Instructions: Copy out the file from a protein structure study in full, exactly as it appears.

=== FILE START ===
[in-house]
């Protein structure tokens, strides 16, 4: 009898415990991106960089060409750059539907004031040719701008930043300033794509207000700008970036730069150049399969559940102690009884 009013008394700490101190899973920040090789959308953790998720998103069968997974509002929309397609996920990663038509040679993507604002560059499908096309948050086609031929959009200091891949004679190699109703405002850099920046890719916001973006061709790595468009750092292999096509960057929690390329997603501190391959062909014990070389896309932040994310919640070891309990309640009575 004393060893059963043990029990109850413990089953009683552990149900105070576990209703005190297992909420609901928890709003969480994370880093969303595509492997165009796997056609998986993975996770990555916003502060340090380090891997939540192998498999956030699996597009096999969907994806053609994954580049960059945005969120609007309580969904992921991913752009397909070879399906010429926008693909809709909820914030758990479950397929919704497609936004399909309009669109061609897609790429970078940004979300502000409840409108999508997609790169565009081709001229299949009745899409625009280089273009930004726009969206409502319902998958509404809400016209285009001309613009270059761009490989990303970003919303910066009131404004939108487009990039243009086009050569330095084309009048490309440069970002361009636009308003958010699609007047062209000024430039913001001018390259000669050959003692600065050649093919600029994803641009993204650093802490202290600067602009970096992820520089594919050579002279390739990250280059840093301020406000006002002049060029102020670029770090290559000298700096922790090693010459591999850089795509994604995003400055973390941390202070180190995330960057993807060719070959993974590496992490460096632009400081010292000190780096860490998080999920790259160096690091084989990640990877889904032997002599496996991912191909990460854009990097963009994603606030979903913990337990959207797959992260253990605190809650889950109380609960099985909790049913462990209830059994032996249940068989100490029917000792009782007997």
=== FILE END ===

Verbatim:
[in-house]
């Protein structure tokens, strides 16, 4: 009898415990991106960089060409750059539907004031040719701008930043300033794509207000700008970036730069150049399969559940102690009884 009013008394700490101190899973920040090789959308953790998720998103069968997974509002929309397609996920990663038509040679993507604002560059499908096309948050086609031929959009200091891949004679190699109703405002850099920046890719916001973006061709790595468009750092292999096509960057929690390329997603501190391959062909014990070389896309932040994310919640070891309990309640009575 004393060893059963043990029990109850413990089953009683552990149900105070576990209703005190297992909420609901928890709003969480994370880093969303595509492997165009796997056609998986993975996770990555916003502060340090380090891997939540192998498999956030699996597009096999969907994806053609994954580049960059945005969120609007309580969904992921991913752009397909070879399906010429926008693909809709909820914030758990479950397929919704497609936004399909309009669109061609897609790429970078940004979300502000409840409108999508997609790169565009081709001229299949009745899409625009280089273009930004726009969206409502319902998958509404809400016209285009001309613009270059761009490989990303970003919303910066009131404004939108487009990039243009086009050569330095084309009048490309440069970002361009636009308003958010699609007047062209000024430039913001001018390259000669050959003692600065050649093919600029994803641009993204650093802490202290600067602009970096992820520089594919050579002279390739990250280059840093301020406000006002002049060029102020670029770090290559000298700096922790090693010459591999850089795509994604995003400055973390941390202070180190995330960057993807060719070959993974590496992490460096632009400081010292000190780096860490998080999920790259160096690091084989990640990877889904032997002599496996991912191909990460854009990097963009994603606030979903913990337990959207797959992260253990605190809650889950109380609960099985909790049913462990209830059994032996249940068989100490029917000792009782007997």